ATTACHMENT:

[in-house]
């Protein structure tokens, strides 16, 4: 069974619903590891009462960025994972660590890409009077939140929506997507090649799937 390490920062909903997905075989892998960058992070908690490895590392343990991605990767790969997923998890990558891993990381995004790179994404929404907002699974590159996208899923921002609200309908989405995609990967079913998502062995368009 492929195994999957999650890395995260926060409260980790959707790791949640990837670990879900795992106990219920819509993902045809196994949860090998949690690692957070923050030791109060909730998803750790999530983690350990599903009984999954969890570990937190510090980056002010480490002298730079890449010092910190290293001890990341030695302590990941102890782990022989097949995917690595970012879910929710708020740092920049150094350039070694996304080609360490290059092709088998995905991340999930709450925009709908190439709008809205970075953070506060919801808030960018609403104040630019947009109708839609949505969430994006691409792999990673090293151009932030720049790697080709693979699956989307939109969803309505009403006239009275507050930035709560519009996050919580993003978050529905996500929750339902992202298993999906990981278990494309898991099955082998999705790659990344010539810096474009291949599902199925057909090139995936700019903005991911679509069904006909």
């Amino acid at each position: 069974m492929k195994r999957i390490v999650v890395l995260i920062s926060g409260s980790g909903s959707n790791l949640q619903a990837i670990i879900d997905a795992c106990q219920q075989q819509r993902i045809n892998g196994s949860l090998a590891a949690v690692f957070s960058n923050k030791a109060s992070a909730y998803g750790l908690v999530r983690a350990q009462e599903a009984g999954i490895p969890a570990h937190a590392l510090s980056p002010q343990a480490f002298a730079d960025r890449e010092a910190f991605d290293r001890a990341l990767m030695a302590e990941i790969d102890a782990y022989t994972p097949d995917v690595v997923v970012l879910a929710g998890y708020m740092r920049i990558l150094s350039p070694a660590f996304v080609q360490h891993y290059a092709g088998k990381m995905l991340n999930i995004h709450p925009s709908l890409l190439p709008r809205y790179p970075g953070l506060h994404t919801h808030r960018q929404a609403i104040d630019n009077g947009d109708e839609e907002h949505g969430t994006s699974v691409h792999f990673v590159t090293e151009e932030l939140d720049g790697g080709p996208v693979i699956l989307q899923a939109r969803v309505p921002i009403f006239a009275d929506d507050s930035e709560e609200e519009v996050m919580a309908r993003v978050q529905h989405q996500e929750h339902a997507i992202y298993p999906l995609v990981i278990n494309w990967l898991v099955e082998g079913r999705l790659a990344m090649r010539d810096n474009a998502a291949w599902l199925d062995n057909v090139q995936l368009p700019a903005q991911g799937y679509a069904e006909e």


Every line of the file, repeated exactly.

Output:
[in-house]
């Protein structure tokens, strides 16, 4: 069974619903590891009462960025994972660590890409009077939140929506997507090649799937 390490920062909903997905075989892998960058992070908690490895590392343990991605990767790969997923998890990558891993990381995004790179994404929404907002699974590159996208899923921002609200309908989405995609990967079913998502062995368009 492929195994999957999650890395995260926060409260980790959707790791949640990837670990879900795992106990219920819509993902045809196994949860090998949690690692957070923050030791109060909730998803750790999530983690350990599903009984999954969890570990937190510090980056002010480490002298730079890449010092910190290293001890990341030695302590990941102890782990022989097949995917690595970012879910929710708020740092920049150094350039070694996304080609360490290059092709088998995905991340999930709450925009709908190439709008809205970075953070506060919801808030960018609403104040630019947009109708839609949505969430994006691409792999990673090293151009932030720049790697080709693979699956989307939109969803309505009403006239009275507050930035709560519009996050919580993003978050529905996500929750339902992202298993999906990981278990494309898991099955082998999705790659990344010539810096474009291949599902199925057909090139995936700019903005991911679509069904006909």
């Amino acid at each position: 069974m492929k195994r999957i390490v999650v890395l995260i920062s926060g409260s980790g909903s959707n790791l949640q619903a990837i670990i879900d997905a795992c106990q219920q075989q819509r993902i045809n892998g196994s949860l090998a590891a949690v690692f957070s960058n923050k030791a109060s992070a909730y998803g750790l908690v999530r983690a350990q009462e599903a009984g999954i490895p969890a570990h937190a590392l510090s980056p002010q343990a480490f002298a730079d960025r890449e010092a910190f991605d290293r001890a990341l990767m030695a302590e990941i790969d102890a782990y022989t994972p097949d995917v690595v997923v970012l879910a929710g998890y708020m740092r920049i990558l150094s350039p070694a660590f996304v080609q360490h891993y290059a092709g088998k990381m995905l991340n999930i995004h709450p925009s709908l890409l190439p709008r809205y790179p970075g953070l506060h994404t919801h808030r960018q929404a609403i104040d630019n009077g947009d109708e839609e907002h949505g969430t994006s699974v691409h792999f990673v590159t090293e151009e932030l939140d720049g790697g080709p996208v693979i699956l989307q899923a939109r969803v309505p921002i009403f006239a009275d929506d507050s930035e709560e609200e519009v996050m919580a309908r993003v978050q529905h989405q996500e929750h339902a997507i992202y298993p999906l995609v990981i278990n494309w990967l898991v099955e082998g079913r999705l790659a990344m090649r010539d810096n474009a998502a291949w599902l199925d062995n057909v090139q995936l368009p700019a903005q991911g799937y679509a069904e006909e």